Authors: Misty Evans
Her heart stuttered in her chest, her voice mute as he disappeared from view, becoming one with the shadows.
AVANNA HUGGED HER
knees to her chest as icy fingers of fear wrapped around her lungs, crept into her throat. The distant alarm buzzed in time with her pulse, the rest of the house completely quiet.
Seconds stretched into minutes. How had an intruder made it past the men stationed outside? Was he—or she—now stalking through the house? She strained her eyes, staring into the shadows, praying Coldplay was all right.
She was no stranger to fear, but it had been a long time since she’d felt such a visceral surge of it. Uncurling herself, she kept her attention on her surroundings while reaching up and over her head to feel for the silverware on the island counter.
Her fingers touched cool metal, and one by one, she pulled down a fork, a knife, another fork. Keeping one fork by her side, she clenched the other two utensils in her hands and went into a crouched position, ready to lunge forward.
A fork and a knife
. A trained assassin would laugh at her, but hell if she was going to sit on the floor, paralyzed by fear, and do nothing if someone came after her.
A hard shudder went through her.
I’m not a victim. Never again
The alarm ceased. An eerie silence descended. Savanna held her breath, listening.
Without warning, a form emerged in the doorway and she startled, falling backward and hitting the island.
“All clear,” Coldplay said, coming forward and reaching a hand down to help her up.
Her heart played hopscotch in her chest. Her breath exhaled on a hard whoosh. “There’s no breach?” she managed to say as he took the knife from her hand and helped her stand.
“There is, but… Well, let me show you.”
He removed the fork from her hand, and made no comment about her choice of weapons. Then he threaded his fingers through her stiff ones and led her to the stairs.
The adrenaline in her veins continued to pump. There had been a breach. Someone had gotten through. Had he killed them like he had the assassin posing as a janitor?
His hand warmed hers—touching him was like touching a furnace. He generated enough heat to melt the polar caps. Her eyes adjusted to the dark, so she didn’t need to hang onto the stair railing, and she really didn’t need his guidance, but she clung to his hand anyway as they ascended to the second floor. The house continued to echo with near-silence, the only sound her soft footsteps on the carpet. Coldplay’s were completely mute.
How does he do that?
Following him down a hallway on the second floor, she felt herself relax. She didn’t want to need anyone, but she did. She needed Coldplay.
I don’t just need him
Her body’s response gave testament to that fact. Watching him, feeling his hand wrapped protectively around hers, following him into a part of the house she hadn’t explored yet, felt thrilling. Sexy. She wanted to pick up where they’d left off, like an adrenaline junkie ready for her next freefall.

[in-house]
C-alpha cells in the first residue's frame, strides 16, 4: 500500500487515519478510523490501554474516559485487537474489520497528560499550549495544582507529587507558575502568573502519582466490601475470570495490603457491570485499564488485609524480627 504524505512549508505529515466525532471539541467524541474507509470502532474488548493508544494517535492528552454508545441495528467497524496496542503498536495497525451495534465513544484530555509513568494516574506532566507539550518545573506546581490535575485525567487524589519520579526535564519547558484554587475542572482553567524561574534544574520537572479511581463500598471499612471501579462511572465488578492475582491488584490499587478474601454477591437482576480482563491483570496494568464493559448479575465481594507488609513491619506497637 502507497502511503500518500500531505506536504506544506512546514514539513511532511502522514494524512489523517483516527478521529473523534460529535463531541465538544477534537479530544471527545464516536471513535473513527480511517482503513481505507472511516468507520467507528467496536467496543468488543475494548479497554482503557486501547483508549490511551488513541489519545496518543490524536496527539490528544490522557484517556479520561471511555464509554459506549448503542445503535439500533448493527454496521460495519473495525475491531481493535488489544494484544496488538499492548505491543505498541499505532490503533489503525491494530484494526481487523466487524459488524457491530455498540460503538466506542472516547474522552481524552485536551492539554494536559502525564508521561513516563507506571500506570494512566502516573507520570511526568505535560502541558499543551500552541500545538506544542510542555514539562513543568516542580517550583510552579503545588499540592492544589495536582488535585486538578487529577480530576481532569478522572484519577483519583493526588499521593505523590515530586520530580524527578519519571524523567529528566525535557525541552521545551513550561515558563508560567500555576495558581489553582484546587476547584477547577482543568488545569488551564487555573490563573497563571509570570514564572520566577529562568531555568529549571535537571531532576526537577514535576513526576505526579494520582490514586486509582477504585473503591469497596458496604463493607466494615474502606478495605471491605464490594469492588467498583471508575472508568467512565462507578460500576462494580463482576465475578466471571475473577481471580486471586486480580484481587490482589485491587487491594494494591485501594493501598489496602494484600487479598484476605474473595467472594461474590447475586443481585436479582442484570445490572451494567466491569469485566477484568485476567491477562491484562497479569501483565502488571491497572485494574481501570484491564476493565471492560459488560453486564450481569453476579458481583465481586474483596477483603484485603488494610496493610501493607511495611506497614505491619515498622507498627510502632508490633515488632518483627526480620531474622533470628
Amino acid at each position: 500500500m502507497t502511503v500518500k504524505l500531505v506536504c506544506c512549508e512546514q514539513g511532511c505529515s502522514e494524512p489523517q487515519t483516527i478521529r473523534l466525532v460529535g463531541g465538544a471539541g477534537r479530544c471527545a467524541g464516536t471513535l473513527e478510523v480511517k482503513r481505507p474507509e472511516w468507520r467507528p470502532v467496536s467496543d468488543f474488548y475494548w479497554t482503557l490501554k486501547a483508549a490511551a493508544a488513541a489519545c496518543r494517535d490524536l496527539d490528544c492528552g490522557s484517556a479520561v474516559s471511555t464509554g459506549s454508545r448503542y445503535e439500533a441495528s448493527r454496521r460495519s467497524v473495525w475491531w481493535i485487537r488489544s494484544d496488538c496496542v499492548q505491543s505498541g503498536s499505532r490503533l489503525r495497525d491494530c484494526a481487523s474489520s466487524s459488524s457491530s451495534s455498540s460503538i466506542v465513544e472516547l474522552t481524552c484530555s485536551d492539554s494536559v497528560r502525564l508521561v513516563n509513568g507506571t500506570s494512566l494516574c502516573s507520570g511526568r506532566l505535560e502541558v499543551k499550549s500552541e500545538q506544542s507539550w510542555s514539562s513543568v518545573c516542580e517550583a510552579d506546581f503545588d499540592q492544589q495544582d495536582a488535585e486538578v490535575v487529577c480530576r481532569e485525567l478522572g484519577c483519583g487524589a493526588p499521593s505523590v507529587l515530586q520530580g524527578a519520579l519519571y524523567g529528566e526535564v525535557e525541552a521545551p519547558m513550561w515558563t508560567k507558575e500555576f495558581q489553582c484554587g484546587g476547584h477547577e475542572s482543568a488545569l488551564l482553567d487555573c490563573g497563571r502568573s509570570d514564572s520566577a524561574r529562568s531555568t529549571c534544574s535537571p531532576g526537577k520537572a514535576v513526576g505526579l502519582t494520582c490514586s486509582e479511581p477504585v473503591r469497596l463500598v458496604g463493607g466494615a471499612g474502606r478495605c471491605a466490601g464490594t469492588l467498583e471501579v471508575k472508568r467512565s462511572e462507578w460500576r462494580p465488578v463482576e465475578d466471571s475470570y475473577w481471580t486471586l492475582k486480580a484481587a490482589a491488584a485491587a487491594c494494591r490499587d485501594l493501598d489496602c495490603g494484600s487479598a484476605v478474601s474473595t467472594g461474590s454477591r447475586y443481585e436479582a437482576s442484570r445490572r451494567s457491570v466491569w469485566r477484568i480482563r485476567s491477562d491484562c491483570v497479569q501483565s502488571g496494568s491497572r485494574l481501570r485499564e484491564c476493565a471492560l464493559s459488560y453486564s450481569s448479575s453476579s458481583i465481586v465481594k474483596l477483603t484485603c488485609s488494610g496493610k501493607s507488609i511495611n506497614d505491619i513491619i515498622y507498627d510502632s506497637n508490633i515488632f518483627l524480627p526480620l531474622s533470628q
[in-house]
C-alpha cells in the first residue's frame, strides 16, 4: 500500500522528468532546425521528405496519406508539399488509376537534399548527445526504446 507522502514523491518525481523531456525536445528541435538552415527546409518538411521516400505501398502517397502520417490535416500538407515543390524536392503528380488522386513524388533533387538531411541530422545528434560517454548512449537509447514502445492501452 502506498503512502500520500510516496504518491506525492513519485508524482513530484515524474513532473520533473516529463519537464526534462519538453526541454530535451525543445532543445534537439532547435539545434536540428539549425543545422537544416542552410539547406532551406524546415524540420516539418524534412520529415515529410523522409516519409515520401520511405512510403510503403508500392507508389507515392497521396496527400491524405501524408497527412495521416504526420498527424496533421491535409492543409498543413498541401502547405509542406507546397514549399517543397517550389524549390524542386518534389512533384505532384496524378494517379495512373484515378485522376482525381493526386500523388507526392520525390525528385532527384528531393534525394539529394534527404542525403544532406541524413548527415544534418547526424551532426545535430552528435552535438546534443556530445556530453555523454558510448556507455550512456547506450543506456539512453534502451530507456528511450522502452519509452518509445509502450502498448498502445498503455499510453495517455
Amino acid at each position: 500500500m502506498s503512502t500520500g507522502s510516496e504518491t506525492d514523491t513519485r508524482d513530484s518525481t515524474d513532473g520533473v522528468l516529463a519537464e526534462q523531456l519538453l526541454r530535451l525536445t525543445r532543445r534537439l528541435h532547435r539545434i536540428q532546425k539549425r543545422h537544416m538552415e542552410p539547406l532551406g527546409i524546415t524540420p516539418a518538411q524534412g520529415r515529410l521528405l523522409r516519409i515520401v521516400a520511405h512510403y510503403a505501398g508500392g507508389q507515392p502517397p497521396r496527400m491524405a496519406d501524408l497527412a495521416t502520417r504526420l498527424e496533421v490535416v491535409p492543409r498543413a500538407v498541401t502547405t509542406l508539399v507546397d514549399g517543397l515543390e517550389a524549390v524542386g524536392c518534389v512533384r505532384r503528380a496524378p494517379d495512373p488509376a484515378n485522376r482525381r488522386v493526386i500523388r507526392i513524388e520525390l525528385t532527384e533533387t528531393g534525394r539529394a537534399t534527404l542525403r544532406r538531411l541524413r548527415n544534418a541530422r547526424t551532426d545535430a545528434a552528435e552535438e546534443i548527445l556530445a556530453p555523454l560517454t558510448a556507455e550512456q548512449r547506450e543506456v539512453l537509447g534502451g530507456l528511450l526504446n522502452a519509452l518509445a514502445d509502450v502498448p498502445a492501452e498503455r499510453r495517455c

What is wrong with me? I was crouching on the kitchen floor arming myself with stainless steel utensils five seconds ago and here I am ready to jump his bones
The feeling refused to leave, though, as he opened the French doors at the end of the hall and gently guided her by the elbow through them.
The room was huge and open, floor-to-ceiling windows facing the west garden. The furniture had been pushed aside, a folded towel placed on the floor to look out the windows. Coldplay’s boots and sat nearby, along with her laptop, still working at decrypting the USB.
The only light came from the partial moon, streaming in through the windows. It reflected on the expanse of snow outside, turning it a pale pewter grey.
“The windows are coated so no one can see in,” Coldplay told her as he drew her to the windows. “But we can see out.”
Peaceful. Mesmerizing. The quiet garden was bathed in soft moonlight, the trees and statues throwing short shadows over the ground. Coldplay pointed at the far south side of the garden. “Your friends who breached the infrared.”
Three deer grazed under a willow tree. A doe and two identical young ones. Twins.
As if the doe felt Savanna’s gaze, she lifted her head, looking toward the house. One of the young moved closer to her.
The way it should be. A mother should protect her child, not throw her under the bus.
Shaking it off, she refused to think about the past in this special moment. The mesmerizing sensation continued to fall over her like a warm blanket. The quiet, mixed with Coldplay’s presence and the beauty of the early morning…
Tears welled in her eyes for a completely different reason than they had earlier.
She was happy.
Crazy, apparently, too
Who would be happy in her shoes?
She was in deep shit and she knew it, but for this one moment, she felt safer and happier than she had since the night all those years ago at the Olympics.
“I never got to enjoy winter like most kids,” she said softly. “Building snowmen, having snowball fights, going sledding…I missed all of that.”
“Why?” Coldplay asked.
“I was up early to head to the gym every day, then school, then home and back to the gym until evening. Holidays were full of practice and traveling to meets. I didn’t have time, or the energy, for frivolous things like playing in the snow. By the time I quit gymnastics, I considered myself too old. Truth was, I didn’t really know how.”
The mother deer returned to grazing. The twins ventured a little farther from her, leaving small, dark tracks behind.
“Come on,” Coldplay said, grabbing her hand again and drawing her toward the door.
“Where are we going?” She hoped to his bed.
They went downstairs to a mudroom at the back of the house that led out into the garden they’d been viewing.
Coldplay flipped on the light. The mudroom held an assortment of boots, coats, snow pants, and ski equipment.
He eyed the assortment and started handing things to her. “Put these on.”
“Why?” She accepted a pair of boots. “Where are we going?”
“Why?” she repeated.
He tugged on a pair of snow pants and sat on the bench to put on boots. “To play in the snow.”
A grin teased her lips. “Is it safe?”
“I’ll make sure it is.”
She believed him and sat on the bench next to him to put on the boots. “These are too big for me.”